Tara Jarmon and Colombe Campana

PARIS — It’s all change at Tara Jarmon. Seven months after selling a controlling stake in the business to AMS Industries, the brand’s namesake cofounder is handing over the creative reins to Colombe Campana, the house’s new artistic director.

A graduate of Studio Berçot, Campana has held design posts at Sonia Rykiel, Capucine Puerari and Claudie Pierlot. She also played a key role in the creation and launch of & Other Stories as manager of the brand’s Paris studio.

Canadian-born Jarmon cofounded her Paris-based brand with David Jarmon in 1986, with the former overseeing the design studio and the latter business operations. Inspired by light-hearted-yet-sophisticated Parisian style, the label is positioned in the affordable luxury segment.

AMS Industries founder Jean-Paul Bize in a recent interview with WWD said the brand, which boasts a network of more than 700 points of sale, including 52 free-standing boutiques and 80 shop-in-shop locations throughout Europe and Asia, has a strong potential for international growth, especially in the U.S. market. The brand will celebrate the reopening of its Champs-Élysées flagship here on Thursday.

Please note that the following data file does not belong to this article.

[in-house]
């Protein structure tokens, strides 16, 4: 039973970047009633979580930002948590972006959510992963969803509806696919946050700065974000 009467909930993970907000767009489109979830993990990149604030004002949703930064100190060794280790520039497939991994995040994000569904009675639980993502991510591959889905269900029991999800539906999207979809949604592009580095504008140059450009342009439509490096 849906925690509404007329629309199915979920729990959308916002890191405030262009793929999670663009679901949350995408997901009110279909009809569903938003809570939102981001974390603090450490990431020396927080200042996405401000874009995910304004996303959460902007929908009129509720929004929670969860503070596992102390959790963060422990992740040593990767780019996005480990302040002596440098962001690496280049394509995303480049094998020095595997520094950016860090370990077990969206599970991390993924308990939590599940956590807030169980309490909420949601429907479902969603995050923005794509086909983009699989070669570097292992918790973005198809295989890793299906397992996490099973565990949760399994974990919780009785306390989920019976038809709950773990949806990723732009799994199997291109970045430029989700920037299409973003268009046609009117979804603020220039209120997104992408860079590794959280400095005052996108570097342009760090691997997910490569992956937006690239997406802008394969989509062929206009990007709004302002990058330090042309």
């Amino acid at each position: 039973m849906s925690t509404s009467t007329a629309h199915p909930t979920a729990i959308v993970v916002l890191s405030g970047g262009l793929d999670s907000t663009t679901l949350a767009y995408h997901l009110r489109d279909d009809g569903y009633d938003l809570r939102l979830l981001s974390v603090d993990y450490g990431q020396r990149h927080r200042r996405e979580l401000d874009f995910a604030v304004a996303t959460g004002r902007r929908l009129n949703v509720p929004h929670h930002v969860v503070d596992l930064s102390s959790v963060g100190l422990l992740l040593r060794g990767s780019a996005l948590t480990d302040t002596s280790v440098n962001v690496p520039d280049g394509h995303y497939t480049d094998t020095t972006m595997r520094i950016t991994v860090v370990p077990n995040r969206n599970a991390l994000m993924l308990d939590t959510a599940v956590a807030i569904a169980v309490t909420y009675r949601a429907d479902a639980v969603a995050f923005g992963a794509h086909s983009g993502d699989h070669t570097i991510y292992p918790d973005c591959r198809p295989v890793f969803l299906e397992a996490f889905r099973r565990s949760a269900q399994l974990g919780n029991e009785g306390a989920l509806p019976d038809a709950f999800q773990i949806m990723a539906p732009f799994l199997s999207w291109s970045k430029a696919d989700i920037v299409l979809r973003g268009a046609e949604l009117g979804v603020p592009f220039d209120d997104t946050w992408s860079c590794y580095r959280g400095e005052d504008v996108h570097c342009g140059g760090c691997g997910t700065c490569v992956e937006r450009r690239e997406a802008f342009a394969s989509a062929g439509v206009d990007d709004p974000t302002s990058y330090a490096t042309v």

“Tara Jarmon is a successful brand even without advertising, so just imagine what could be achieved if we introduced advertising,” said Bize whose family-owned firm has roots in the industrial and energy fields but recently started buying up French brands from the fashion and jewelry sectors with the aim of diversifying its portfolio. Bize so far has focused on sleeping beauties and brands ready to be taken to the next level, with as his acquisitions to date: Poiray, Aurélie Bidermann and Tecla, a French pearl specialist. The company is open to investing in other brands, Bize said. AMS Industries is also present in the luxury hospitality and tourism sectors.

“I’m an entrepreneur, I like for things to succeed; for the brands we have to develop and grow, and — ultimately — make money. We are not an investment fund, we are a company, and we’re not buying with a view to selling these companies a year later. We’re in it for the long term, with the aim of making them great brands,” Bize said. “We don’t want to do like Sandro and Maje, which in three years ended up being sold to the Chinese.”

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